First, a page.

One of the first things you should do when getting your business set up is to complete an IRS SS-4 Form which establishes your business tax account. This form is used for identification purposes of employers, legal purposes, bank accounts and for applications such as a merchant services accounts used for accepting credit cards with your credit card processing company.
As of May 21, 2012, the IRS issues only one Employer Identification Number (EIN) per day. Your EIN will be a nine-digit number (for example, 12-3456789) and assigned to business entities: sole proprietors, corporations, partnerships, estates, trusts, certain individuals, and other entities for tax filing and reporting purposes.
Always ensure you use your EIN for business activities and do not use your EIN in place of your social security number (SSN).
How to Apply
You can apply for an EIN online, by telephone, by fax, or by mail, depending on how soon you need to use the EIN. Use only one method for each entity so you do not receive more than one EIN for an entity.
To view an SS-4 form, click here. The form is updated continually, so be sure and check periodically.
Remember, the IRS is the only one allow to provide EINs and they do so free, so beware of non IRS websites that also provide them for a fee.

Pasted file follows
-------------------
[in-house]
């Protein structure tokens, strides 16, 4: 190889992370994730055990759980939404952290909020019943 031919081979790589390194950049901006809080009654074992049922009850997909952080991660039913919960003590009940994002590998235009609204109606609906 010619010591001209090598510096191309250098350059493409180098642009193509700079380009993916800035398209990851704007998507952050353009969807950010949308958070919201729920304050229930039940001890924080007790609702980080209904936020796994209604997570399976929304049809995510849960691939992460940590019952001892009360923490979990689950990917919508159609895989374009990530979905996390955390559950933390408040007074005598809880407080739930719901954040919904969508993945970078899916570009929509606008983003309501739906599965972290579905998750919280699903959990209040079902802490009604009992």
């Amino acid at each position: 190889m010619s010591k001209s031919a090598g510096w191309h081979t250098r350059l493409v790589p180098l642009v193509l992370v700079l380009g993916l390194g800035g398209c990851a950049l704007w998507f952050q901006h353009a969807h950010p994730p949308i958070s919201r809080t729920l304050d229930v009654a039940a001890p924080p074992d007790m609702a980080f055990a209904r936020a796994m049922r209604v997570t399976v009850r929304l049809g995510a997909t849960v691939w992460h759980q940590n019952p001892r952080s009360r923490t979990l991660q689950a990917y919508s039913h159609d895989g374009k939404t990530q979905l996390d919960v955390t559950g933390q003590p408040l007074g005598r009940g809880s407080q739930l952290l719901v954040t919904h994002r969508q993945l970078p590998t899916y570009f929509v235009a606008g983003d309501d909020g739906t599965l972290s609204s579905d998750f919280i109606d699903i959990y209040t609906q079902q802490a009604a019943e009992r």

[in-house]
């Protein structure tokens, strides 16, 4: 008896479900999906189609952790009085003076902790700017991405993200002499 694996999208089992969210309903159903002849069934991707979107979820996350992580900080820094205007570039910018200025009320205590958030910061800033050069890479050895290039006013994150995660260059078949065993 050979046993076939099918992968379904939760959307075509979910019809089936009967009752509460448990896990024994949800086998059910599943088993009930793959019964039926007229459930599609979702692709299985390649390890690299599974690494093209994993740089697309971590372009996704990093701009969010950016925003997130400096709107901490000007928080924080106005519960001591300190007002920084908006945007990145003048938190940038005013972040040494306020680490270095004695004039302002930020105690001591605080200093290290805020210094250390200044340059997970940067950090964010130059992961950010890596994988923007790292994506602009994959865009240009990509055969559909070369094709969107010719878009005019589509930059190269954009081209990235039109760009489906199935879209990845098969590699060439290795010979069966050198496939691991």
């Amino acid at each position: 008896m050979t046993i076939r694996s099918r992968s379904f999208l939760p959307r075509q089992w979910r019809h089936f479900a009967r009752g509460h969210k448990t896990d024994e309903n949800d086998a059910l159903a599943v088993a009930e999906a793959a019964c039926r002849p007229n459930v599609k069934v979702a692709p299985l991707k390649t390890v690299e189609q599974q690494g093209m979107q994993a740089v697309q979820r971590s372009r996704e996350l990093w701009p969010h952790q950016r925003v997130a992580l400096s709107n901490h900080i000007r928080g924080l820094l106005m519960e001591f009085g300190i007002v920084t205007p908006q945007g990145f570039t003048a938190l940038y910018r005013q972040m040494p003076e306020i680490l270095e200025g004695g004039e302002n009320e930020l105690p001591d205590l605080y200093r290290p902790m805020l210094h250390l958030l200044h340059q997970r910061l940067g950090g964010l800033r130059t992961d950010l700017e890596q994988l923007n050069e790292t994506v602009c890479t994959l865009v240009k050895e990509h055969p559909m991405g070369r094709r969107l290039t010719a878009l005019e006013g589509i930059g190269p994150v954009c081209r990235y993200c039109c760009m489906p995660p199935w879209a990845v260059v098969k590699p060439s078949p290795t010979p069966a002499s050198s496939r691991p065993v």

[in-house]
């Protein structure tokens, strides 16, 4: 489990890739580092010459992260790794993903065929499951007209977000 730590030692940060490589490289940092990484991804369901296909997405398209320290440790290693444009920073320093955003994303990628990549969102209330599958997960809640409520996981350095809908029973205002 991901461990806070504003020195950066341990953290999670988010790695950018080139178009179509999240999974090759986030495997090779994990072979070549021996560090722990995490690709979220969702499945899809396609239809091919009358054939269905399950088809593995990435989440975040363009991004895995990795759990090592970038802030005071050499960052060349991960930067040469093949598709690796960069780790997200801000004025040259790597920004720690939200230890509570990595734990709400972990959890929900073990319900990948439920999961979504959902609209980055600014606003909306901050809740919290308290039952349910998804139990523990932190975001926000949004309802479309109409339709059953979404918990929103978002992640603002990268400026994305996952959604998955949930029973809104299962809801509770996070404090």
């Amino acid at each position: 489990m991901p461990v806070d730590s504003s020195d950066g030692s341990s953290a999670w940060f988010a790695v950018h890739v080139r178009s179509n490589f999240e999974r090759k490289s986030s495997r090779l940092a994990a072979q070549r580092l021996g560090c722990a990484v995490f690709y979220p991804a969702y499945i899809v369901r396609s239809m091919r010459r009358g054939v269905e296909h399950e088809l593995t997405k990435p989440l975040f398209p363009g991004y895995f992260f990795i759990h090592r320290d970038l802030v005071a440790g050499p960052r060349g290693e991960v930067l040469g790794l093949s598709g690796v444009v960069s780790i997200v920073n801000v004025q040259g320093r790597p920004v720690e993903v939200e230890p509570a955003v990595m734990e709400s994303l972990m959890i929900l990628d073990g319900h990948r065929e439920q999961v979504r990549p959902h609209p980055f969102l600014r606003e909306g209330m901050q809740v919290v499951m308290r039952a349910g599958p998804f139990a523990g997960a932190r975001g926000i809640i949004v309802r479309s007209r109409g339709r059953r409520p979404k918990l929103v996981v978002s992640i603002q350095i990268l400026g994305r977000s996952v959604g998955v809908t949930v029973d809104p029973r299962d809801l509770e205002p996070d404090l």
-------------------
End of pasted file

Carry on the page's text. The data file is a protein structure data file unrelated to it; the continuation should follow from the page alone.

More Details on Who Needs an EIN
Not every business entity as mentioned above is required to have an EIN, sole proprietorships, for instance, need one only if at least one of the following is true:
- The company has at least one employee.
- The proprietor has a Keogh Plan, a special type of retirement plan for people who own small businesses or are otherwise self-employed.
- The proprietor is obligated to fill out a sales tax forms, or one for alcohol, tobacco or other type of excise tax.
An individual who owns more than one business should have a different EIN for each one and, likewise, if a business changes ownership, then the new owner must apply for a new identification number and not use that of the previous one.